Multiplication Tables as Art?!

A few years back I took the workshop Mathematics in the PYP in The Netherlands. One of the learning experiences I took away and still use today was turning the multiplication tables into spirolaterals.

By doing this the students can:
-practice and learn their times tables
-see patterns in their times tables
-inquire into why some times table spirolaterals look similar to others
-predict how other times table spirolaterals will look based on the tables they have already done
-Have Fun!

I will share with you the process as well as some student samples.
I will use the 3 times table.
First list out the times table on paper.


Now we are only looking for single digit numbers, so any two digit numbers that appear, you need to add together until you get a single digit. Keep going until you see a repeated pattern.
12 = 1+2= 3
15 = 1+5=6
18 =1+8=9
21 =2+1=3

I can stop for now I see the pattern is 3, 6, 9

Now I take my number pattern to the graph paper.
Pick your starting spot and then draw a line 3 units right
Then 6 units down.
Then 9 units left.
Then 3 units up.
Then 6 units right
Then 9 units down
And so on and so on , UNTIL you get back to your original starting point.

This image created is your 3 times table spirolateral.
You can add color to it as well.

Student Examples



As the students continue they begin to see similarities between certain times tables and you can have them inquire into why that might be.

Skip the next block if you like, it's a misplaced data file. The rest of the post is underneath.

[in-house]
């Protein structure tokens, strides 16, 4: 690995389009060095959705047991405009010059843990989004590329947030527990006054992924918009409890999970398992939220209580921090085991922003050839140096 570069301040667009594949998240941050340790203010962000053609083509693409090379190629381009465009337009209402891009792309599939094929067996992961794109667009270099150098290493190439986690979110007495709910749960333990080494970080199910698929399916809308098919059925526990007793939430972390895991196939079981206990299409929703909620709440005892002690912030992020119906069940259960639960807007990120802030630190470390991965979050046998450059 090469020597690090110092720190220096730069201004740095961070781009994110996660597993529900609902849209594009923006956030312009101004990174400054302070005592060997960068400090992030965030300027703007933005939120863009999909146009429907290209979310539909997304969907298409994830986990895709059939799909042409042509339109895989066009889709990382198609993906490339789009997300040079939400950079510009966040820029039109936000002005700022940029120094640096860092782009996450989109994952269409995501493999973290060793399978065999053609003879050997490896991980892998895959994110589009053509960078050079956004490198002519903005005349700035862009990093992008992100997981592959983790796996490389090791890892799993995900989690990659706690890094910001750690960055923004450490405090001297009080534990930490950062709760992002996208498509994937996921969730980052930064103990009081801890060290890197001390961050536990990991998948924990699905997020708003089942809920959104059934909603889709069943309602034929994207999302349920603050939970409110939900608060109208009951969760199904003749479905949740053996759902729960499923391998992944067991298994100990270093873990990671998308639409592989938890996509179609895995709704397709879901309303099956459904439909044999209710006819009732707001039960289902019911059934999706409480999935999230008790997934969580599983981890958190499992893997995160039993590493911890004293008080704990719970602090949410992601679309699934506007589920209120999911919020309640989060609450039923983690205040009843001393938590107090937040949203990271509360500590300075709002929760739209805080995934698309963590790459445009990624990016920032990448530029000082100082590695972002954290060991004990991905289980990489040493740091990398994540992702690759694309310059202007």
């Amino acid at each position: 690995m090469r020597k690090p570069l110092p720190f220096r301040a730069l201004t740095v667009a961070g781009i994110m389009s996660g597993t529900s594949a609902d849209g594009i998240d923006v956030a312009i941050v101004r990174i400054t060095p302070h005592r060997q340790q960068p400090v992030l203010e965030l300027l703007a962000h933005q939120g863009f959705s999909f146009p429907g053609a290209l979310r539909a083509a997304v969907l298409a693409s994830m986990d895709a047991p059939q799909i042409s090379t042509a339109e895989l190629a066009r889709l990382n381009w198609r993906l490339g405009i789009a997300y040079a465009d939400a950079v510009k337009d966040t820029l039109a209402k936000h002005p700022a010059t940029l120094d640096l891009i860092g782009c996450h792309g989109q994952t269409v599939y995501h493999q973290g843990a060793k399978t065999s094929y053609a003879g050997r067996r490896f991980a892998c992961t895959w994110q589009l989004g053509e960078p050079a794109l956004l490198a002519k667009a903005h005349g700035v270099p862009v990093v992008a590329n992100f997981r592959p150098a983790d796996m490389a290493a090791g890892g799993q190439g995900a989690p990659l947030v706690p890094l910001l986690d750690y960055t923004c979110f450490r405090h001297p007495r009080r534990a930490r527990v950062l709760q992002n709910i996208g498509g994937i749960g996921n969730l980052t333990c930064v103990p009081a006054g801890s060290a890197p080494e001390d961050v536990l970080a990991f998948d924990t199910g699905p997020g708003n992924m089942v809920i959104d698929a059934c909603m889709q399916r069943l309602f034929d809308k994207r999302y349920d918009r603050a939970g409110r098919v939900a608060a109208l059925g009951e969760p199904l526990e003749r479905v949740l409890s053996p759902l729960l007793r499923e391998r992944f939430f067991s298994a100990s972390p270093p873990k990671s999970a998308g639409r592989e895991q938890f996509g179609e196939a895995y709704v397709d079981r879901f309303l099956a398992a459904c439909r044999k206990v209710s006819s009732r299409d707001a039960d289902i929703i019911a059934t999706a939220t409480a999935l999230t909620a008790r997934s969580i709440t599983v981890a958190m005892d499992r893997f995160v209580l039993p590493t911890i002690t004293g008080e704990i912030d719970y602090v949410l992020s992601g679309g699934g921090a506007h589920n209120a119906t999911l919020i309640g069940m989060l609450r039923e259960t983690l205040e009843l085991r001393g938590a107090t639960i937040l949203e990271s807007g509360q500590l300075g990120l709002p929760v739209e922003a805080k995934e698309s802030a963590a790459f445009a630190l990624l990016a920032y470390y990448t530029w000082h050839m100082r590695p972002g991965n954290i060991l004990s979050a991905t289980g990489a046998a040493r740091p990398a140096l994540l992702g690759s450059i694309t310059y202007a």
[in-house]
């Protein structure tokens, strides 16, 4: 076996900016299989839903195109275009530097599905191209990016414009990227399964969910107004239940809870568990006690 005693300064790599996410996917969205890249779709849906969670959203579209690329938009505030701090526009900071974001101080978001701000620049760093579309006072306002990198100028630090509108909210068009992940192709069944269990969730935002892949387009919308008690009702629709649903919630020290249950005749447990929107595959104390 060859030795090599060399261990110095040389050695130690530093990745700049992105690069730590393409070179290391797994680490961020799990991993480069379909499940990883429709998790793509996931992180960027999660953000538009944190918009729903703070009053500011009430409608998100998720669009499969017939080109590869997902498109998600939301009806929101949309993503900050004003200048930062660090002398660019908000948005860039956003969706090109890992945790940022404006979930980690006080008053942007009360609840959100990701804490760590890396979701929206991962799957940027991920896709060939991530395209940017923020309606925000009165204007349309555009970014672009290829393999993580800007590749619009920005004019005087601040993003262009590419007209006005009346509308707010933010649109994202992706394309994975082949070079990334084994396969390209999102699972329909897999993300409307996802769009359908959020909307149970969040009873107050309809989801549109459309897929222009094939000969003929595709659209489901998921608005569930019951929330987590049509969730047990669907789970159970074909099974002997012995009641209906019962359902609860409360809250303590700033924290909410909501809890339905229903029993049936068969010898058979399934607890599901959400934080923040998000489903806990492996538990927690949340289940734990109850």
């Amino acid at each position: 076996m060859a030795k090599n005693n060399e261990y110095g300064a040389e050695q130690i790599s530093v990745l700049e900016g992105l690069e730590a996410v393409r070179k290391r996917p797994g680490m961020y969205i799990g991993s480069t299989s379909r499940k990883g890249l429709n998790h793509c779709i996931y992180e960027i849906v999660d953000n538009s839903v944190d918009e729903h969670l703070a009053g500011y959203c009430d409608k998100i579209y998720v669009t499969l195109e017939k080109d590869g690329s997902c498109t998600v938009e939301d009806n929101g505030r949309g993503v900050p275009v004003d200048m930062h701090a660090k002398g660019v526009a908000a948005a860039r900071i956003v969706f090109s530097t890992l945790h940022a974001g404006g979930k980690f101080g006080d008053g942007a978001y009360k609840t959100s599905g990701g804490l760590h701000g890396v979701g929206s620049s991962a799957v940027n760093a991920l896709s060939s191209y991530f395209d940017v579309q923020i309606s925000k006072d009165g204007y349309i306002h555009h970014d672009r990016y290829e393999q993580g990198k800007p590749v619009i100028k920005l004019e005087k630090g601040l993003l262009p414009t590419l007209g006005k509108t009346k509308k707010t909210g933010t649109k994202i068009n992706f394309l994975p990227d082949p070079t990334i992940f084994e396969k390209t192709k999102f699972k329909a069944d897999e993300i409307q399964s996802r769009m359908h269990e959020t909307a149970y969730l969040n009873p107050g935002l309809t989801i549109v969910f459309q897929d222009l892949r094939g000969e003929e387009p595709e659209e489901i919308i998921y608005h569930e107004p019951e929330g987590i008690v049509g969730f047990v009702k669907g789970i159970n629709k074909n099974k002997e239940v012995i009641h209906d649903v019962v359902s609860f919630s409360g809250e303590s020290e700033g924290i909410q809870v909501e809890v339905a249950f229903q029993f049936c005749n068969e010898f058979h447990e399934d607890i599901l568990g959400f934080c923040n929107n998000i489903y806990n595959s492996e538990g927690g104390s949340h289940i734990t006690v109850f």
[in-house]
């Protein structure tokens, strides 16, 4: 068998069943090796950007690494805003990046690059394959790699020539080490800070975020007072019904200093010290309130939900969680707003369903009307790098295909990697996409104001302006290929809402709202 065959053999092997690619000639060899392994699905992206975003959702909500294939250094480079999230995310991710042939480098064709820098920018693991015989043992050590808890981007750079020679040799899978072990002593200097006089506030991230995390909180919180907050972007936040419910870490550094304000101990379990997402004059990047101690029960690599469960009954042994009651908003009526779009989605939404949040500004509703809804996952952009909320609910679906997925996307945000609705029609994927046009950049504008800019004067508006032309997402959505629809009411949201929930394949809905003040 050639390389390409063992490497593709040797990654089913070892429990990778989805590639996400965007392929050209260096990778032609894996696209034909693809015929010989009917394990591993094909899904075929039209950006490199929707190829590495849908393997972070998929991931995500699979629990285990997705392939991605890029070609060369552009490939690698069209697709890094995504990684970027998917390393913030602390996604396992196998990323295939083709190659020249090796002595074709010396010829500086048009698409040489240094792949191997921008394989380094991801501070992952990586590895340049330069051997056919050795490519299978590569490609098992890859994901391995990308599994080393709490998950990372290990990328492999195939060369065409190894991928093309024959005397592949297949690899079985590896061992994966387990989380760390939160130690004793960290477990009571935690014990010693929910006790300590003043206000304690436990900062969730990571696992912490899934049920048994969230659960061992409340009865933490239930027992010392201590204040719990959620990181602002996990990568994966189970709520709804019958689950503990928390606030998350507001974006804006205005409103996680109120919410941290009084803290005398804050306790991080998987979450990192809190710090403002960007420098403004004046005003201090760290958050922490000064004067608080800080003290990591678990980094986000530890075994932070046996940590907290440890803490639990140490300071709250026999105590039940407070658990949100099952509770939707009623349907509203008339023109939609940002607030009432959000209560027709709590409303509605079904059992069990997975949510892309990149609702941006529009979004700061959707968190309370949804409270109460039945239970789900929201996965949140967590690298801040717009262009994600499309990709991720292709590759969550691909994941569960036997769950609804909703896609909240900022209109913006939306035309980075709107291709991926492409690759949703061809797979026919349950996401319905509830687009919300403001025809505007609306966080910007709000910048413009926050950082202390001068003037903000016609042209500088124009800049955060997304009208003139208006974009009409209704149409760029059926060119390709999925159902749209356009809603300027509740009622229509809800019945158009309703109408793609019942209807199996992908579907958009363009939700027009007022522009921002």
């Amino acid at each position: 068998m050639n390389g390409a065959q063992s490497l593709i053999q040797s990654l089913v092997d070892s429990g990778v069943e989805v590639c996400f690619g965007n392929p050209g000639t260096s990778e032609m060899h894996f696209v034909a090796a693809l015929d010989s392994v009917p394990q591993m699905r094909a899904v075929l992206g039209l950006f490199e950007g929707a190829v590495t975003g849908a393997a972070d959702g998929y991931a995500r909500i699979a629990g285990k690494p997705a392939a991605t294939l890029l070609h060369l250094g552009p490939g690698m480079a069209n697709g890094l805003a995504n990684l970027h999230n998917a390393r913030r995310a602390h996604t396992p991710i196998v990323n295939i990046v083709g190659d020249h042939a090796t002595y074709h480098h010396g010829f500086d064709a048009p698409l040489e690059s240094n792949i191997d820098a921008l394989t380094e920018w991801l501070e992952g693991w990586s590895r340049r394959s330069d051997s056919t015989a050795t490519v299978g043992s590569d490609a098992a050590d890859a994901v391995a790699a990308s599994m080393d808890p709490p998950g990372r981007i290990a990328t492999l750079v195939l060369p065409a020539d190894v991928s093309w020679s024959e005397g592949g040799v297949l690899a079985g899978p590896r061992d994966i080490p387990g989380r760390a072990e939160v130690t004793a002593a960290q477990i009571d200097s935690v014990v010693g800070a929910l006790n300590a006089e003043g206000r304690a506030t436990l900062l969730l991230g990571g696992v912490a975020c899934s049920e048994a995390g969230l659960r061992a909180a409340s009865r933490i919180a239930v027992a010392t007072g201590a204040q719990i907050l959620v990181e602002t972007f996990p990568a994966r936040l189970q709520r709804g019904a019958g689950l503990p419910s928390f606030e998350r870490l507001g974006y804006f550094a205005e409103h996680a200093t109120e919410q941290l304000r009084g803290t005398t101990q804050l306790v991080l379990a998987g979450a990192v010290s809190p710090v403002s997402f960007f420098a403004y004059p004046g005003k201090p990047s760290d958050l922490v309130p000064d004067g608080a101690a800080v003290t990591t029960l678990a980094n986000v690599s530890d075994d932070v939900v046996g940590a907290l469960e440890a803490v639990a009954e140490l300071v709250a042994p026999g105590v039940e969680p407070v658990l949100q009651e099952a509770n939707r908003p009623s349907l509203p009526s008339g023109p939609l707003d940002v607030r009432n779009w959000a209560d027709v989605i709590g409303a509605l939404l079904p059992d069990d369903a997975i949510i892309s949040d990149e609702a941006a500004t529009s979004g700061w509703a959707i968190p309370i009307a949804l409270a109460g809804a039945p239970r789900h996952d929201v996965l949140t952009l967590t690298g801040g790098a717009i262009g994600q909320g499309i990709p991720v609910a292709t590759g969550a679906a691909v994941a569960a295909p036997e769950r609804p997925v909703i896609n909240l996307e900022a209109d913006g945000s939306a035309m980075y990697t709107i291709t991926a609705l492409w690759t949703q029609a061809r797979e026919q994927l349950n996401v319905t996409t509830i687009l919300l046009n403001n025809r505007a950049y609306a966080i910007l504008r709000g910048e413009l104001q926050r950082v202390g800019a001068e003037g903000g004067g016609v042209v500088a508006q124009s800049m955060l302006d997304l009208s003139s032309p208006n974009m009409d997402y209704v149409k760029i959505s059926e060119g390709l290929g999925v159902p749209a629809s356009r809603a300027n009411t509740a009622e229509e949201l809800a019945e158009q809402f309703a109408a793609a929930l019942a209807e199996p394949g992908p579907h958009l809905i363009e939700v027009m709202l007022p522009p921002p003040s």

They also begin to think about larger times tables like the 27 times table, and predict based on what they know, what the spirolateral will look like.

Through this learning experience, students are:
-constructing their own meaning
-transferring meaning (into symbols)
-understanding and applying their knowledge

I have done this with grades 3, 4, and 5. Each time the students truly enjoy the experience and are engaged in their thinking and learning.

What do you think the 9 times table would look like? Have a go!

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21 Responses to Multiplication Tables as Art?!

  1. Christina says:

    I LOVE your ideas! If your blog wad a book, I would buy it!

  2. Very cool. This looks like something I would even enjoy.

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  4. Sam Sherratt says:

    Going to get this going today, will let you know what they come up with! Thanks for sharyn.

  5. corinne says:

    You reminded me…have to check Sharyn’s blog..has great ideas….

  6. Wow, this piece of writing is good, my sister is analyzing such things,
    thus I am going to tell her.

  7. Debbra says:

    I am sure this paragraph has touched all the internet users,
    its really really good post on building up new blog.

  8. Barbara says:

    Nice post. I learn something new and challenging on websites I stumbleupon every day.
    It will always be useful to read content from other authors and use something from
    their websites.

  9. Alicia says:

    That’s great! It makes me want to experiment with different numbers!

  10. Kate Joicey says:

    We are looking at patterns through our CI this will be fantastic.
    We have also done some great stuff with Fibonacci numbers.
    Thanks for the share.

  11. This is brilliant!
    I shared it on Twitter and it has been a hit 🙂 !
    Thank you.

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  16. Fae says:

    There’s, for me, way less REGARD regarding these precise goes
    than that which you may anticipate.

  17. Tracee says:

    Hello, this weekend is nice in support of me, as this occasion i am reading
    this fantastic educational paragraph here at my house.

  18. marina says:

    Hi! THank you for the idea, how do we plot the dots on the grid:
    right down left up? does it have to be this sequence? THANK YOU

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